Commitment vs. Attachment in Interventions
Before going into an intervention, consider the distinction between commitment and attachment.
Commitment to an idea refers to the steadfast belief in the value or importance of that idea, and a willingness to work towards its realization, regardless of any obstacles or setbacks that may arise. In other words, commitment to an idea is about staying true to what you believe in and being willing to put in the effort and dedication required to make it a reality. This can involve taking risks, making sacrifices, and persevering through challenges in order to achieve your goal.
Attachment to an outcome, on the other hand, refers to a strong desire or need for a particular result or outcome. This can involve an emotional attachment to the desired outcome, as well as a feeling of attachment to the idea of achieving it. In contrast to commitment, attachment to an outcome can sometimes lead to a lack of flexibility and an inability to adapt to changing circumstances. For example, if someone is attached to the idea of achieving a specific outcome, they may be unwilling to consider alternative options or change their approach, even if doing so could lead to a better result.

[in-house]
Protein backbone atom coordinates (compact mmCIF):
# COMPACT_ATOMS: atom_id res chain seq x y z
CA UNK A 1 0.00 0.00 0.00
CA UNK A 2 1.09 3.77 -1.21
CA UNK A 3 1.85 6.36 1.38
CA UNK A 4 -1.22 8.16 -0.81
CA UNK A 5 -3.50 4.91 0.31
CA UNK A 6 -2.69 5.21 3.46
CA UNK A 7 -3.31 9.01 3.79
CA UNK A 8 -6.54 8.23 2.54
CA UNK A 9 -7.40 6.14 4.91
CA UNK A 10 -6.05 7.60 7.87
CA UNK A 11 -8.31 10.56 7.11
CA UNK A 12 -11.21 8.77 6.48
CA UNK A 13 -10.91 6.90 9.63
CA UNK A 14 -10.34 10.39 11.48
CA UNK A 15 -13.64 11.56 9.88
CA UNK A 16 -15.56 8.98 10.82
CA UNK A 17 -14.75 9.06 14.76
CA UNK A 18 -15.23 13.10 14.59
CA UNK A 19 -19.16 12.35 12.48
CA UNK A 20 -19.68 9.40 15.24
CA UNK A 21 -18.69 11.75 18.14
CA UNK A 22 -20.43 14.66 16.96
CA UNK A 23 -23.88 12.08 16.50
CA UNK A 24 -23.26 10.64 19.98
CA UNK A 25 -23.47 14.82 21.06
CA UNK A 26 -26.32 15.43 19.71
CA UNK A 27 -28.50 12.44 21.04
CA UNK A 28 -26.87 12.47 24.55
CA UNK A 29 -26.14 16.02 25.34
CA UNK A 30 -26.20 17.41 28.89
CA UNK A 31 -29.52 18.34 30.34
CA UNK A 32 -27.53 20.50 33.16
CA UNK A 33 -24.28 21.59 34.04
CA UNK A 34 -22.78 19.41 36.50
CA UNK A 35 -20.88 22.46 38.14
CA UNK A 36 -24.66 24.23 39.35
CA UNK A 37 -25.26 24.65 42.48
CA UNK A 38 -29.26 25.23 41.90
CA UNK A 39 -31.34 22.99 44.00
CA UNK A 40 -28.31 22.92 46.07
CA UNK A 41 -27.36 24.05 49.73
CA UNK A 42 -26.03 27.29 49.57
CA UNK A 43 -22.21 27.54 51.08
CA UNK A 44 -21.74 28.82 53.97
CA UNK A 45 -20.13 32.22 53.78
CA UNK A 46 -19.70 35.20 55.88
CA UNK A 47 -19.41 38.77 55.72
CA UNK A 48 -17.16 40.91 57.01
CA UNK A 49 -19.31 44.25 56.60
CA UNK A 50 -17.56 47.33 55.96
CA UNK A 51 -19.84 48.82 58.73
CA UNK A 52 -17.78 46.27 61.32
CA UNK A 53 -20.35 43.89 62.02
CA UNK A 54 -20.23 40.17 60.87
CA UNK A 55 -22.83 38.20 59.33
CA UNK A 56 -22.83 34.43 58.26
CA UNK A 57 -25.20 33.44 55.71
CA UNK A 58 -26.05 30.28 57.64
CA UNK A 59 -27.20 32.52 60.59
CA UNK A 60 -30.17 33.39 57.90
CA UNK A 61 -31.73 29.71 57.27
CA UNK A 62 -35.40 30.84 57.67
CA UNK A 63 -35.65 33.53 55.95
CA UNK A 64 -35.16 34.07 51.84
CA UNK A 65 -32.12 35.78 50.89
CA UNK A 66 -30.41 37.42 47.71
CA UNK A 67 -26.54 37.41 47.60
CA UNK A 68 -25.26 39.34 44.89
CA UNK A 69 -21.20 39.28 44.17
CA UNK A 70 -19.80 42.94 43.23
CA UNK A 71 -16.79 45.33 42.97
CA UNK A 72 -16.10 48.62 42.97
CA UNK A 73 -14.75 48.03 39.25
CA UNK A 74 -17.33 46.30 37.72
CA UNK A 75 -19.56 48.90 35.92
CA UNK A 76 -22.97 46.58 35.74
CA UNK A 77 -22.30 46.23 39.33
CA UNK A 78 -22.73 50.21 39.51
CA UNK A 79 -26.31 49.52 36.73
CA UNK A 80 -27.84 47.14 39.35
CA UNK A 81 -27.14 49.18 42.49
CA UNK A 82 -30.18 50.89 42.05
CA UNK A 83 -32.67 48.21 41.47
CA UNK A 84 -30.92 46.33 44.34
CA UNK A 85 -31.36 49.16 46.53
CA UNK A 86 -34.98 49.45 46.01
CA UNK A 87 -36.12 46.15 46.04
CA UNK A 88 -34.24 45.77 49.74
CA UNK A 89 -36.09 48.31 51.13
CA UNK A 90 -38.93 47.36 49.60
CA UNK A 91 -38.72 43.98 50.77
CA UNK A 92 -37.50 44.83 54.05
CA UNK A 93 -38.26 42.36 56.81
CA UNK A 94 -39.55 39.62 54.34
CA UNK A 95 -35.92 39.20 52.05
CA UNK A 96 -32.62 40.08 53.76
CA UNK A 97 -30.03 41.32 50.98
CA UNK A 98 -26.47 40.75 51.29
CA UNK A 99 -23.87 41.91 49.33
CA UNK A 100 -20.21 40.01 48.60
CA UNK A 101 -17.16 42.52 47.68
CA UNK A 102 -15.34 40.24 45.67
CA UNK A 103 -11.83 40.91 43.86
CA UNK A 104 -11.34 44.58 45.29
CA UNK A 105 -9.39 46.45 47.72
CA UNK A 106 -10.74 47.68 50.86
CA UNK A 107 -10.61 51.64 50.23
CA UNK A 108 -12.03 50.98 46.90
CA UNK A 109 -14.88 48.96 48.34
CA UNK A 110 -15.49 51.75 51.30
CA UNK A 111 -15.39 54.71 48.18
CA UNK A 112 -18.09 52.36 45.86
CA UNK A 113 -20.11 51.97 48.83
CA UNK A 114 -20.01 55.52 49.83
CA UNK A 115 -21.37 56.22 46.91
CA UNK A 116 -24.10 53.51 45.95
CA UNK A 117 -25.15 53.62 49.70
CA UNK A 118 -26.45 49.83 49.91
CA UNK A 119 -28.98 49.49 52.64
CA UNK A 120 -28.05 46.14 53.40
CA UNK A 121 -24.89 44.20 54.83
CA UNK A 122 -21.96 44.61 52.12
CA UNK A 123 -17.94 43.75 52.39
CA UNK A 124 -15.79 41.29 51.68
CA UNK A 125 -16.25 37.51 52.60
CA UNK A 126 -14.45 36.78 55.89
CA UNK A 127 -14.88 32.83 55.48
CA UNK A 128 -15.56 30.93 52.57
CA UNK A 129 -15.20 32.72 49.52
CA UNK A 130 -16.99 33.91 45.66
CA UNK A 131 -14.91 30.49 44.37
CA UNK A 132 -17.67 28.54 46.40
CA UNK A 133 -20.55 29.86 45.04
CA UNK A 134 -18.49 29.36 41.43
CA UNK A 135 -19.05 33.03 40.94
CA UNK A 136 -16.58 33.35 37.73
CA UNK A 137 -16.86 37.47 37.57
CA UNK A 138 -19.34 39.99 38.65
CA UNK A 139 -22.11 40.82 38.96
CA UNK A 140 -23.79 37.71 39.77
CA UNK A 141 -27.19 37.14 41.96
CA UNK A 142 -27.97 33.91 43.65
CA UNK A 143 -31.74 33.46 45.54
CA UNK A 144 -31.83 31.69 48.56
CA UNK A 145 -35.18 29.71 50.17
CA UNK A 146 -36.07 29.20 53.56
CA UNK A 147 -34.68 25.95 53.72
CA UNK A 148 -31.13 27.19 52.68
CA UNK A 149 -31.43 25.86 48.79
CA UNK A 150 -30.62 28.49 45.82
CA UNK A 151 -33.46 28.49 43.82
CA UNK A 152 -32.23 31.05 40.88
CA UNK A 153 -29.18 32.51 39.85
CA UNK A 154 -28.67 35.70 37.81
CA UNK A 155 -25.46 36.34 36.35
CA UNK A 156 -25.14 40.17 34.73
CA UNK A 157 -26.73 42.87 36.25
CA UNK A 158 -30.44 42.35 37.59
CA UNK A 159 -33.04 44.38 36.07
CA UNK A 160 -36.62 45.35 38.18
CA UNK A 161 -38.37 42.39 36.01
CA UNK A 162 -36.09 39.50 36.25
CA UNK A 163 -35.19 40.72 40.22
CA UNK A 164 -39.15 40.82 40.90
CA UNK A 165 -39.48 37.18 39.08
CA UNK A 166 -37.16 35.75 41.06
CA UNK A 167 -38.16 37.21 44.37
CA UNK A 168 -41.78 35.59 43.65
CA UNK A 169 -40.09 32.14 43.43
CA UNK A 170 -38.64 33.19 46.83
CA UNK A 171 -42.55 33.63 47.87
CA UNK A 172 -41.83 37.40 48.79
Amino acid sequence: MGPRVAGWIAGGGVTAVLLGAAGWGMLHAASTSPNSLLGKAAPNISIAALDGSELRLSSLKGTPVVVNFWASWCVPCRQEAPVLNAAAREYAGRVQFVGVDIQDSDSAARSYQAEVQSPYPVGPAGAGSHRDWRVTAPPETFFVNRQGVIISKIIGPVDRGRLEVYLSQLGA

If we walk into an intervention attached to the idea that our loved one is going to be receptive, and will seek treatment by the end of the meeting, we may end up very frustrated. We also may become blind to potential solutions to our real problem: the disease of addiction.
If we walk into an intervention committed to the idea of a healthy family (of choice or origin) that is free from addiction, we get more options. In addiction, treatment is one component of reaching that goal, but not the only component.
It’s also important for our loved one to see that commitment. The outcome of going to treatment does not make a person clean and sober: a commitment to the idea of recovery does. When we go into an intervention attached to rehab, but not committed to recovery, we are just forcing our loved one to jump through an expensive hoop.
Think of it this way – what would you rather have at the end of an intervention? A loved one committed to the idea of recovery? Or a person going to rehab to get their family off their back? In truth, we cannot usually make anybody do anything they don’t want to do. But we can live purposeful lives dedicated to goals and ideas. When we are, we radiate them, and can easily speak towards that purpose.
Attachments to outcomes, especially for others, can often be repulsive. Our unwavering dedication to ideas is contagious.